Controversy over menhaden fishing impact continues

By Steve Phillips - bio | email

BILOXI, MS (WLOX) - A group of conservationists and community leaders is calling for a comprehensive study of the Mississippi Sound. They are especially interested in the long term impact of commercial menhaden fishing.

That controversial issue attracted a large and diverse crowd at Tuesday morning's meeting of the Commission on Marine Resources.

Hancock Bank chairman George Schloegel was first to address the CMR on the issue.

"And I would urge this commission to listen to the voices of the community, who have said we need to do a study. We need to get past opinions and get to facts," he said.

Schloegel admitted folks may be wondering why a retired banker is concerned about fish studies.

"I'm not talking about fish. I'm talking about our lives. I'm talking about our future. And if we don't properly manage, with good scientific fact, the Mississippi Sound, then shame on us," said Schloegel.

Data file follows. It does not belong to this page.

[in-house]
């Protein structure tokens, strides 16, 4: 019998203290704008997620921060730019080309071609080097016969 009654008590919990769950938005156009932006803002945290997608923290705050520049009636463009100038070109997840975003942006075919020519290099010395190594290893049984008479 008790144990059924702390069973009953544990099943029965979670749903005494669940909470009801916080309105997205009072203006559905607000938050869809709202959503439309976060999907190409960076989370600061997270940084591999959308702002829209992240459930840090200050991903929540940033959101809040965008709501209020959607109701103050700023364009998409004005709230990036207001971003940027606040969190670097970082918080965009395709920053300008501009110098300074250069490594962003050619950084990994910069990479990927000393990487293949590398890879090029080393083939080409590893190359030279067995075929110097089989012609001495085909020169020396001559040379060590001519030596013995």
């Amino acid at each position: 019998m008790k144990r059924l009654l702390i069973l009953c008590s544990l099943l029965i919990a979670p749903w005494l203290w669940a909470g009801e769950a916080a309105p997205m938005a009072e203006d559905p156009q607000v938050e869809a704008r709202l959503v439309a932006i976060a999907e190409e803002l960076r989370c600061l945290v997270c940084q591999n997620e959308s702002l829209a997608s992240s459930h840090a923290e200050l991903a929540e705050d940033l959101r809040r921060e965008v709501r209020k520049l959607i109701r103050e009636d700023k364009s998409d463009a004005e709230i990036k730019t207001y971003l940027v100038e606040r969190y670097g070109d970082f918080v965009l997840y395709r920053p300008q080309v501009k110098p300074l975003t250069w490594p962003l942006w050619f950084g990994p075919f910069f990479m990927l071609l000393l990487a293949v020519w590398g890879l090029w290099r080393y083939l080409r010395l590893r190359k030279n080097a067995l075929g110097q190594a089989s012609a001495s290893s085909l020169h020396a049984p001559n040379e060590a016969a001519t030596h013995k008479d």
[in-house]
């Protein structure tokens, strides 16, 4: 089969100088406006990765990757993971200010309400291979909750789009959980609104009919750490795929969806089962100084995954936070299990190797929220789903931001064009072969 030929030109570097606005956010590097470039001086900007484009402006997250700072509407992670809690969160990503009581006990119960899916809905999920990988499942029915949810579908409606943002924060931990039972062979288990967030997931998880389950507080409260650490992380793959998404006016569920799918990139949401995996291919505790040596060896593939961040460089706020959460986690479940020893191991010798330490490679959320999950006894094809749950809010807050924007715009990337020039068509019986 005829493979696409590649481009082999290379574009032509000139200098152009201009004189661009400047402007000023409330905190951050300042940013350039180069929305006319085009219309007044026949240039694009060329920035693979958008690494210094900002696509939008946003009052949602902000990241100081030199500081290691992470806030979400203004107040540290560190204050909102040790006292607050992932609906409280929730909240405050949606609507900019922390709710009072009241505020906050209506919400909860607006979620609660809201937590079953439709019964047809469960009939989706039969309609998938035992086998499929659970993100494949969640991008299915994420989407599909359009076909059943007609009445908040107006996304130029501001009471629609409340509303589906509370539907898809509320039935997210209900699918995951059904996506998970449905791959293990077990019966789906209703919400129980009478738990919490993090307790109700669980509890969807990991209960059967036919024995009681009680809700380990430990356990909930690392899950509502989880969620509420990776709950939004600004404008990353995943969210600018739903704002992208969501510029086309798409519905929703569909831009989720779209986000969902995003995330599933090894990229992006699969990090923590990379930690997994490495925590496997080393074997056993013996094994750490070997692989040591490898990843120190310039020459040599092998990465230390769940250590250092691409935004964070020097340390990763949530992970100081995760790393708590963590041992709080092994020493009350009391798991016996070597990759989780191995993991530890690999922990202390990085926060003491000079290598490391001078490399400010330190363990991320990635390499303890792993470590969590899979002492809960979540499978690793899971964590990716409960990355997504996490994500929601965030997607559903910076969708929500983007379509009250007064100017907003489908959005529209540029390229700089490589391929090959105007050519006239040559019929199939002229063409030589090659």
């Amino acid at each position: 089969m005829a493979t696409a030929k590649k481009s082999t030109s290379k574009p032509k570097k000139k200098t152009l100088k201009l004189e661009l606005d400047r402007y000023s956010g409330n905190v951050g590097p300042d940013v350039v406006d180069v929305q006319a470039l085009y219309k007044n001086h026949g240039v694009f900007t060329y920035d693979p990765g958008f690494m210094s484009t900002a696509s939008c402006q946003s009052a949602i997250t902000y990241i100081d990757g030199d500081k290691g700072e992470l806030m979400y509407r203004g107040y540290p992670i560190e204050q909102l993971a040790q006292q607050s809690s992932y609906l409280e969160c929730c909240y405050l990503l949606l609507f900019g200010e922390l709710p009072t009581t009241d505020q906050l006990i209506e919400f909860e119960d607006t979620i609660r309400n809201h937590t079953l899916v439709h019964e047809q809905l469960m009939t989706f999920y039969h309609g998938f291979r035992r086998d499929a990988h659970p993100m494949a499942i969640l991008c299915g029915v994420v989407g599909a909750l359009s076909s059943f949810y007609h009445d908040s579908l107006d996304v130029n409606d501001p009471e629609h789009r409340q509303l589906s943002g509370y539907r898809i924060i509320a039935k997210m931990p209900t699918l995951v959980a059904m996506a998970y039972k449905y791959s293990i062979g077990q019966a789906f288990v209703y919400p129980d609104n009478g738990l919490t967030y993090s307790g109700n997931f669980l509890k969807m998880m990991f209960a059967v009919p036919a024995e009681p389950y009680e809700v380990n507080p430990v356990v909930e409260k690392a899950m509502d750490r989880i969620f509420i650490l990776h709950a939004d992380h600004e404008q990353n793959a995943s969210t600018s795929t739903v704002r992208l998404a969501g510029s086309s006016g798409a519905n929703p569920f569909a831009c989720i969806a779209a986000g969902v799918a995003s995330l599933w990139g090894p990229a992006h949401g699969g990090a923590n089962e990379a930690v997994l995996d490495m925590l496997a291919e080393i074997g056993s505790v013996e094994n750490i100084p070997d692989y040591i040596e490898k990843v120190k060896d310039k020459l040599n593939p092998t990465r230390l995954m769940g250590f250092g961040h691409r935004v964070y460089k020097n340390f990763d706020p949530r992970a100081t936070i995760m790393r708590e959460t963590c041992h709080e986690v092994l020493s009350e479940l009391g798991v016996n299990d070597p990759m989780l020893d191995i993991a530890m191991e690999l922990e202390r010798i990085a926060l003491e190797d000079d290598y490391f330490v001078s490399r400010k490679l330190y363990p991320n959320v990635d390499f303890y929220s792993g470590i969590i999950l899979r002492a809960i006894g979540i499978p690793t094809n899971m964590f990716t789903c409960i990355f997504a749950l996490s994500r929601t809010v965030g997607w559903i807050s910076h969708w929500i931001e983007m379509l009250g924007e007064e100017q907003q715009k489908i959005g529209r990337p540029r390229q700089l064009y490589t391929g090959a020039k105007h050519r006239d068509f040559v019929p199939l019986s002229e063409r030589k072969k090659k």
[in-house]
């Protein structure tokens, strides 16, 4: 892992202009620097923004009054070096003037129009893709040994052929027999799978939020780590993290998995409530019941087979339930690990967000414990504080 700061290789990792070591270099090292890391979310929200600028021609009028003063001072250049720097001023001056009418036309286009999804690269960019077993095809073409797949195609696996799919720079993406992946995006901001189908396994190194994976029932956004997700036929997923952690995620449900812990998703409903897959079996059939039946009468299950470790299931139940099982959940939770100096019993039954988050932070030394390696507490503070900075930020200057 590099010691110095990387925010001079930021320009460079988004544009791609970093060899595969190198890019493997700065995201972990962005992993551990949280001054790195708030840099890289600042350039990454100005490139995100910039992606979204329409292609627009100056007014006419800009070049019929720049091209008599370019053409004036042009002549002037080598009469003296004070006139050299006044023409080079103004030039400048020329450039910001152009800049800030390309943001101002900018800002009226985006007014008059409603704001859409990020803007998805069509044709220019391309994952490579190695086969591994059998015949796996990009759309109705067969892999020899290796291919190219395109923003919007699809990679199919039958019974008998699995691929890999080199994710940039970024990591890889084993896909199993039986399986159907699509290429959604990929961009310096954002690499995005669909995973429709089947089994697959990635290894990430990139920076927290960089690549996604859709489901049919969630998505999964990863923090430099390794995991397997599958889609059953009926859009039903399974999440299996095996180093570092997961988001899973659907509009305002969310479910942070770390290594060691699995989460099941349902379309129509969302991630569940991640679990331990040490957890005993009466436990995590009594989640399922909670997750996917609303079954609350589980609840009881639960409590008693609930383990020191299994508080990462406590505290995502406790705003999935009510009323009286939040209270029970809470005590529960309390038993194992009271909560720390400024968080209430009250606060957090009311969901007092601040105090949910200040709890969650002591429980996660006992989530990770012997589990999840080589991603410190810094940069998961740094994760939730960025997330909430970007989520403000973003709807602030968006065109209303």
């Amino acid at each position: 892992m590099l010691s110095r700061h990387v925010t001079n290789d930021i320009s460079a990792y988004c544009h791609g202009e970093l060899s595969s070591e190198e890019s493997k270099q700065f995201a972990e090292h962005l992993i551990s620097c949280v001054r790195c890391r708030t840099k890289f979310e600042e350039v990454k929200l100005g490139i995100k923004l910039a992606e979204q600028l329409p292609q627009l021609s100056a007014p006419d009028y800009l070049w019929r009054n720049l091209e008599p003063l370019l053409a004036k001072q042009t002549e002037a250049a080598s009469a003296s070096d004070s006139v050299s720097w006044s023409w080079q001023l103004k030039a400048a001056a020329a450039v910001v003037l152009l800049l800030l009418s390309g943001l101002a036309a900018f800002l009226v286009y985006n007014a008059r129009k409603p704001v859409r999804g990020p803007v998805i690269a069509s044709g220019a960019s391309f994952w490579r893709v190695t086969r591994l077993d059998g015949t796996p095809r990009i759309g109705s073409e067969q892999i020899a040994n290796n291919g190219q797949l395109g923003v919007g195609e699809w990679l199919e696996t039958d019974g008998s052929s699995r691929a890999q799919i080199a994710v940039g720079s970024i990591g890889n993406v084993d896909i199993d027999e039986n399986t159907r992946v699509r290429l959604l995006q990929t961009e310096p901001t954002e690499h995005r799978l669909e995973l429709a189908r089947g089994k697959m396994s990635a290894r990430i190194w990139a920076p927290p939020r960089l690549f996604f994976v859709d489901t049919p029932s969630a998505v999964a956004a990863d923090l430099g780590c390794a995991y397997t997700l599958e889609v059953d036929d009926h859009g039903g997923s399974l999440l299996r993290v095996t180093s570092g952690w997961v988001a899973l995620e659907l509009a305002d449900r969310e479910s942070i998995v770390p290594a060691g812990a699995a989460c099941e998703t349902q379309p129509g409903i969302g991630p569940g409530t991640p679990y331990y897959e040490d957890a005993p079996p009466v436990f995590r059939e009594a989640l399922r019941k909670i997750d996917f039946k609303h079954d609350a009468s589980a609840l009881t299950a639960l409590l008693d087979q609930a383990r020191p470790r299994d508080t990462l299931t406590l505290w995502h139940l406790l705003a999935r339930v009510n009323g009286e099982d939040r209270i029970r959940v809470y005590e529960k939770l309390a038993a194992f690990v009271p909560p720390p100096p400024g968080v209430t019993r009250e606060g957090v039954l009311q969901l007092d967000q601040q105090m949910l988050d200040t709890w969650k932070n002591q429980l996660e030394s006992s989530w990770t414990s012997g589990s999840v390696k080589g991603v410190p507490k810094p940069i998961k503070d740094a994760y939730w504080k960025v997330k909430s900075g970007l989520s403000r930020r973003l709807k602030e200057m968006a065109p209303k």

The impact of menhaden or pogy fishing is at the heart of the issue. They are the small, oily fish caught commercially then processed into fish oil capsules, fertilizers and fish food.

Aaron Viles is with the Gulf Restoration Network.

"The menhaden fishery catches ten million pounds of bio mass as by-catch. We need to consider that and how it affects the health of that larger eco-system," Viles told the CMR.

Several speakers voiced concern about how pogy fishing impacts the vitality of the coast's tourism industry.

"Tourism and recreational fishing are the very backbone of our coastal economy. Yet these industries aren't considered in the current hands off management policy of the menhaden industry," said Louis Skrmetta, who represents Ship Island Excursions.

A representative from the menhaden industry says current management practices are helping ensure the long term health of the resource.

Rick Schillaci is a spokesman for Omega Protein, the company that fishes for and processes menhaden.

"Scientists know that because the menhaden industry harvests about 20 percent or less of the total fish from the population, there is an abundance of menhaden left to feed other species that are economically and recreationally important," said Schillaci.

All the comments came during the public forum portion of the CMR meeting. Since there was no agenda item, there was no action taken.

At last month's meeting, the Commission on Marine Resources refused to impose any new regulations on the menhaden fishing industry.

Tuesday morning, the Gulf Restoration Network presented petitions calling for public hearings on the issue.